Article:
Preventing gender-based violence in urban areas
We've been researching the unique risks faced by LGBT refugees, women and girls, male survivors, refugee sex workers, and refugees with disabilities in Beirut, and developing strategies and pilot programs for mitigating their risks. Pilot projects were implemented focused on risks reduction for refugees with intellectual disabilities and transgendered refugees – two highly-neglected populations.
Capturing the impact of humanitarian work
Humanitarian response focuses on addressing urgent, life-saving, and basic needs, but data collection generally captures only the impact of individual projects – not the collective impact of service provision at the household level. In response, we developed a “Well-being and Adjustment Index” that captures improvements in household well-being across twelve sectors that practitioners support, such as shelter, water and sanitation, education, health, safety, and employment. The index tracks 300 Syrian refugee households in Lebanon to measure improvements, or the lack thereof, in well-being as a result of humanitarian efforts. The longer-term objective is to adapt and apply the index across displacement contexts globally to facilitate the better targeting of those in need and the graduating off of external assistance those who demonstrate an appropriate level of self-sufficiency.
Assessing gender integration across the humanitarian response
We conducted an audit of gender integration across the humanitarian response in Jordan in 2014, and found major gaps in the inclusion of and sensitivity for the specific needs of women and girls. WRC’s recommendations resulted in a UN Women led gender dashboard that assesses gender integration across all sectors, and was integrated into humanitarian coordination mechanisms on-the-ground.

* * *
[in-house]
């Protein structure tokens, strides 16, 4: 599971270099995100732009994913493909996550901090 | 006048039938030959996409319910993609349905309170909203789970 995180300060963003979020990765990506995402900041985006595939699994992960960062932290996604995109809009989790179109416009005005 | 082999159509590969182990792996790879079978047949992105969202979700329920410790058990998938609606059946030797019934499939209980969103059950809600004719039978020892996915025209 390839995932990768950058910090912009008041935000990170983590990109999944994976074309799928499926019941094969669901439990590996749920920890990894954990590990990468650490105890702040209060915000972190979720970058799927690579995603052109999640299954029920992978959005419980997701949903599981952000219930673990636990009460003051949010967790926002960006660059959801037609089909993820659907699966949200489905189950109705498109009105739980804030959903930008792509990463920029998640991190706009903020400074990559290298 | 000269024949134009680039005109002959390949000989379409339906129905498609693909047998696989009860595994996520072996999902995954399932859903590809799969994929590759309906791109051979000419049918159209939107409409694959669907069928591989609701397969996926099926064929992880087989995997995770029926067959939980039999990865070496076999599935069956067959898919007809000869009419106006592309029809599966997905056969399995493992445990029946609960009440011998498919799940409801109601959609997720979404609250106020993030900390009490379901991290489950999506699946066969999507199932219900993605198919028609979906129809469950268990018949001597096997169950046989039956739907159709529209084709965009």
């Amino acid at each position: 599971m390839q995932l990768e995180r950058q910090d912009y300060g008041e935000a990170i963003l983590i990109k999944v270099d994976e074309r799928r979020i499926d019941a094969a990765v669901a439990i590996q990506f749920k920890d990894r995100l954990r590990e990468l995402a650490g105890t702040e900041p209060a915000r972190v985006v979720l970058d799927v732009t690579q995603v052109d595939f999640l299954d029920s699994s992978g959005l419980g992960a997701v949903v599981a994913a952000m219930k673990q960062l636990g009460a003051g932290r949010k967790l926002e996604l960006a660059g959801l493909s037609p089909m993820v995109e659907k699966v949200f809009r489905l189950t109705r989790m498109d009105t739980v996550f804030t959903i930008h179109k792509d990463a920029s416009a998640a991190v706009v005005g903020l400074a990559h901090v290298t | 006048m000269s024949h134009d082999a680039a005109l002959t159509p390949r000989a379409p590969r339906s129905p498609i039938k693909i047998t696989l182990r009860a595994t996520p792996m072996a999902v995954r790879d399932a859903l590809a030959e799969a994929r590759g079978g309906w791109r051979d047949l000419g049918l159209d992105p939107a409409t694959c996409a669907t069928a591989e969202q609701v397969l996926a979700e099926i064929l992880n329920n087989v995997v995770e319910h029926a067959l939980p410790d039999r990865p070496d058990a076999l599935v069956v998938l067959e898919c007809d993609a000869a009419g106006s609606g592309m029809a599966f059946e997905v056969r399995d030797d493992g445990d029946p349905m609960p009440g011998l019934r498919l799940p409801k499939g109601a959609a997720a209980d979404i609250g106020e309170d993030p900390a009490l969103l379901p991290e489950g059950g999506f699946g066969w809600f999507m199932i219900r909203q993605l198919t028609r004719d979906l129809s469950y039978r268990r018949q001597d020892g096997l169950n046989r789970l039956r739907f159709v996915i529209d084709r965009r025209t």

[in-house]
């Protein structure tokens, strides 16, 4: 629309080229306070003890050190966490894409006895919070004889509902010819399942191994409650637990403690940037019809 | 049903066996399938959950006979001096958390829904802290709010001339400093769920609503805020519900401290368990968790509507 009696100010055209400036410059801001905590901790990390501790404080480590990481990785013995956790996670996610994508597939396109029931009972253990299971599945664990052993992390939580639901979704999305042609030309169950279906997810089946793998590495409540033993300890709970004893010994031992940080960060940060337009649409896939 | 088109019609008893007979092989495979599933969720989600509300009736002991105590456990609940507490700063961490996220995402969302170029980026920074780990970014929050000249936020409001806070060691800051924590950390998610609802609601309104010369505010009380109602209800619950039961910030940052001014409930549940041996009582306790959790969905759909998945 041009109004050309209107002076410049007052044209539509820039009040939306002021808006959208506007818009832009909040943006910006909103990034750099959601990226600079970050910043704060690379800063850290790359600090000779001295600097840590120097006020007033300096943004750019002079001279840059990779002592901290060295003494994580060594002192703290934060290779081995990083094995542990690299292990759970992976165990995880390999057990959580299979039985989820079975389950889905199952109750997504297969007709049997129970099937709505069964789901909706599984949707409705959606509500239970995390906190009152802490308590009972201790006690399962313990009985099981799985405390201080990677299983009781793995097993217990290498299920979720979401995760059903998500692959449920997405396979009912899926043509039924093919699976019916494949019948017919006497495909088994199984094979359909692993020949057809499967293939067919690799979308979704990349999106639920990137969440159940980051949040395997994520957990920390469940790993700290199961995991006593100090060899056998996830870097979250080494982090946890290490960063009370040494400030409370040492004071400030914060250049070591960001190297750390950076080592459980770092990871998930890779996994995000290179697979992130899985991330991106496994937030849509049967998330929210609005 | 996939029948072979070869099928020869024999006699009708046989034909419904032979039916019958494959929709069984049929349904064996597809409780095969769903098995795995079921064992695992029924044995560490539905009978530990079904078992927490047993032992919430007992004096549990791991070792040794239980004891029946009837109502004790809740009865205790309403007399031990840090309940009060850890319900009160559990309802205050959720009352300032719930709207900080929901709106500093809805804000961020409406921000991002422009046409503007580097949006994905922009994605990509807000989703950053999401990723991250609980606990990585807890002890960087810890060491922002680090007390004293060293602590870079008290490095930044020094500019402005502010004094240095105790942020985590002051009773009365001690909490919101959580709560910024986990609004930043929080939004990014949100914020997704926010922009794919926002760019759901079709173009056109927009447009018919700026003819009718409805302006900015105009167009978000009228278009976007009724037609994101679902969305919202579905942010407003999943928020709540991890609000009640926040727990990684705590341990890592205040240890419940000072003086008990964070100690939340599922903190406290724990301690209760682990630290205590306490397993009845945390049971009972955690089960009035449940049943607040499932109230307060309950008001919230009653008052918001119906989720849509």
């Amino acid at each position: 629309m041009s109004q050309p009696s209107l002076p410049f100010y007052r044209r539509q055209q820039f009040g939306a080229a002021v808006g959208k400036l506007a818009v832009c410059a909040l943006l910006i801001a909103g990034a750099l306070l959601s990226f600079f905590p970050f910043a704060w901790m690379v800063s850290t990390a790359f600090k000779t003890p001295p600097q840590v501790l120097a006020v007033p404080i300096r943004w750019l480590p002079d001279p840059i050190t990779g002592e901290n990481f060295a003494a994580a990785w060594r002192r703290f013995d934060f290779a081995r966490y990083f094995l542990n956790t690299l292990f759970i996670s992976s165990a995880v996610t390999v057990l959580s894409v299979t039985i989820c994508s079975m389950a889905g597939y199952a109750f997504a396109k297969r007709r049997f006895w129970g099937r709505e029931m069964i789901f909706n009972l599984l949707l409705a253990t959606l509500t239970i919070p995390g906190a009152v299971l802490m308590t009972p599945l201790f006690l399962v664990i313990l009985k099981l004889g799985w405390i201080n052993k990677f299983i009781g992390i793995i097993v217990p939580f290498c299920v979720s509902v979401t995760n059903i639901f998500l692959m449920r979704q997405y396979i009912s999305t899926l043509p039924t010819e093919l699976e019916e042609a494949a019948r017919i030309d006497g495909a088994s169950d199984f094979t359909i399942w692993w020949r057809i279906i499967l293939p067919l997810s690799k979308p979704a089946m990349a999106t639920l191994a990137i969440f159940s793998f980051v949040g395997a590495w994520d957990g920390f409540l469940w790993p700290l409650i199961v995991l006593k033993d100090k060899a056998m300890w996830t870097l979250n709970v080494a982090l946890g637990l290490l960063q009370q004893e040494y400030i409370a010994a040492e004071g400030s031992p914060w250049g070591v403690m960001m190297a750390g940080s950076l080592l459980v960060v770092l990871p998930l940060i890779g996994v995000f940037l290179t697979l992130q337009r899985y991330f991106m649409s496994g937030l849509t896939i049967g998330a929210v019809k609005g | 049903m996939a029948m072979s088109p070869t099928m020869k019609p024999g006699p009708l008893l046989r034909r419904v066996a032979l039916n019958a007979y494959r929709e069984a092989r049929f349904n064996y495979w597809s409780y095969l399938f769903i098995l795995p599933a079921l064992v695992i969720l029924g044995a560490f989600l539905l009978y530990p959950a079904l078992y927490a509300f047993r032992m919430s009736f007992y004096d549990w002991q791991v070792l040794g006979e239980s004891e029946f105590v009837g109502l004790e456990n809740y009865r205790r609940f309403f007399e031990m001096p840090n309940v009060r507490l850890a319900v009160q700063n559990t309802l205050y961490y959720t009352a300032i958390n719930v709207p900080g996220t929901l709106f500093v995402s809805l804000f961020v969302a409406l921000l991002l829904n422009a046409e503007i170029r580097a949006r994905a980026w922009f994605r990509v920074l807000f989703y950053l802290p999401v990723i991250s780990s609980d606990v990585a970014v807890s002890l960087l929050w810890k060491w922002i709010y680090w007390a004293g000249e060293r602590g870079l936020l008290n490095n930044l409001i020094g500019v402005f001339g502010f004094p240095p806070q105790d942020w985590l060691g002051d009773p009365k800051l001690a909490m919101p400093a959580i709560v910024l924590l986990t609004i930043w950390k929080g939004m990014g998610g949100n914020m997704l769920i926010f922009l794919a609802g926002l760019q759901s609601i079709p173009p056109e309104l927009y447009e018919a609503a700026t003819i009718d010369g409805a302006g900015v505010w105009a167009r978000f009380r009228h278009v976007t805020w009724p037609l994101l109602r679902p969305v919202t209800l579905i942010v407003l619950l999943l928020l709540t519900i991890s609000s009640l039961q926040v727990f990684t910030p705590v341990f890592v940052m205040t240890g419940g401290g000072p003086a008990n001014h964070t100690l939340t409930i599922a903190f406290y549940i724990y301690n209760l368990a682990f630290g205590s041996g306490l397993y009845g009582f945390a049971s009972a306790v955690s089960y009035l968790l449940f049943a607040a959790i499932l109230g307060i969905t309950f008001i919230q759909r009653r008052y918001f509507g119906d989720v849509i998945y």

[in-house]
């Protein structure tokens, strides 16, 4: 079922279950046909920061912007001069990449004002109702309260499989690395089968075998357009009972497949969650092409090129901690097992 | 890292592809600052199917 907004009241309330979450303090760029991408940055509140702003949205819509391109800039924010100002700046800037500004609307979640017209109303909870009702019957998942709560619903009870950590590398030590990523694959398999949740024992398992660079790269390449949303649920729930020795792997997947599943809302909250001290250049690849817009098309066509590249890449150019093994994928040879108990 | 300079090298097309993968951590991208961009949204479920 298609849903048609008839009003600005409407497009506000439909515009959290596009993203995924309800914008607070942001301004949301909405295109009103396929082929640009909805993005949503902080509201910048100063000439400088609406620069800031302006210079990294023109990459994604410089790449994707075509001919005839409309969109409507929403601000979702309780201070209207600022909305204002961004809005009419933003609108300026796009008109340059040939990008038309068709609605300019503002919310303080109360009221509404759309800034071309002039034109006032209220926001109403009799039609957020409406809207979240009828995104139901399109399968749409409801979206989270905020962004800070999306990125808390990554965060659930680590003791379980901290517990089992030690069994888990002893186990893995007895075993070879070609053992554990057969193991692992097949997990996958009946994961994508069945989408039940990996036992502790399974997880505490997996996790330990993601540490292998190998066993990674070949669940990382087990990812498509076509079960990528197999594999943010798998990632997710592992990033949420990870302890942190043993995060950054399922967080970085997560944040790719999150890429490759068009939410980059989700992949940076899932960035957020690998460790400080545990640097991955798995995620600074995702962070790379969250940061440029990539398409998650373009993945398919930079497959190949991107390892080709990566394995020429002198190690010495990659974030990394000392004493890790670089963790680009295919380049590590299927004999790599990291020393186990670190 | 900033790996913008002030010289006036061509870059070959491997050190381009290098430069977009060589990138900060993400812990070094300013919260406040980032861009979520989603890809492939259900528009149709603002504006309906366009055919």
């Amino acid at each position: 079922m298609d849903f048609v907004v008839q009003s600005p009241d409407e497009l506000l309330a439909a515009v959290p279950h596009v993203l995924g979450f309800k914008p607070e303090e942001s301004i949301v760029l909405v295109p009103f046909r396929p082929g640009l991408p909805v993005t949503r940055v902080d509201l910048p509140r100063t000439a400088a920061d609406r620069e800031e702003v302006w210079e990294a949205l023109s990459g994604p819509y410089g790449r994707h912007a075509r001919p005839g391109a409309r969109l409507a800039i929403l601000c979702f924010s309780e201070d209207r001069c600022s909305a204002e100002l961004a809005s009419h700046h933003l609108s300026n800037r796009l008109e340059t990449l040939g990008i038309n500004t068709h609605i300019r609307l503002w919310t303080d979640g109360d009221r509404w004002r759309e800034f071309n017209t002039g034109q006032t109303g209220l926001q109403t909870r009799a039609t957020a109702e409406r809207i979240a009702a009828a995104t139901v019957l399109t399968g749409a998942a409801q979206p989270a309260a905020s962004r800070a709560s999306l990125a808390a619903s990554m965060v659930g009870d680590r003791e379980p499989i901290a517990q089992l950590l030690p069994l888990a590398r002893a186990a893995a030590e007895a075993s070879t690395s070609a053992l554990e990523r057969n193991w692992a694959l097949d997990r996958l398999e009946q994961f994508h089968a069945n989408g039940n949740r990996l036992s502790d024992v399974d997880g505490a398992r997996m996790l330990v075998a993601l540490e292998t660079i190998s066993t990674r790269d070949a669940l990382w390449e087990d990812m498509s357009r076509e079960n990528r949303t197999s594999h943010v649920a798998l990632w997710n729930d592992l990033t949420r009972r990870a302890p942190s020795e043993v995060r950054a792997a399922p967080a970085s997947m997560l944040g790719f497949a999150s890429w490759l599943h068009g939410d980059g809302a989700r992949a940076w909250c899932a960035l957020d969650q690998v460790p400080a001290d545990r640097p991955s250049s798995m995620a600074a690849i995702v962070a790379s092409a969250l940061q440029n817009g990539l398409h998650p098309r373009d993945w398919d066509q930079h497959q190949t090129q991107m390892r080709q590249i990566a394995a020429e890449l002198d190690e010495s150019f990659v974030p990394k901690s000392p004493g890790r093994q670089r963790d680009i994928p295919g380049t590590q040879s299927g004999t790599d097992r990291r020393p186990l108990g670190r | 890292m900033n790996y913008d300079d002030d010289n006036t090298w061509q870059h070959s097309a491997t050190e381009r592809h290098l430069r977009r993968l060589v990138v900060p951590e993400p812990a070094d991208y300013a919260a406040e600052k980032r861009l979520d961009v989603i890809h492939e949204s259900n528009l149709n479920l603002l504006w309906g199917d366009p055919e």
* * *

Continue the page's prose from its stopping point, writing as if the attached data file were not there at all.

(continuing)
Capturing the impact of discrimination in nationality laws and promoting equality
In 2013, WRC in collaboration with Tilburg University, published a report on gender discrimination in nationality laws resulting in statelessness, and the impact it has on the lives of women and children. The report included Jordan as a case study, and subsequent work has included a regional workshop in Lebanon, and work with Syrian activists and a submission on Syria for the Human Rights Council for the Universal Periodic Review in June 2016.
The Syrian Refugee Crisis is complex and remains nowhere near resolved, with many countries, including the U.S., making resettlement difficult for the millions of vulnerable women, children and youth caught in the crossfire. If you’d like to support the critical work we are doing around the Syrian crisis and other conflicts around the world, please consider a tax-free donation today. Together, we can envision a world in which refugee and internally displaced people are safe, healthy and self-reliant.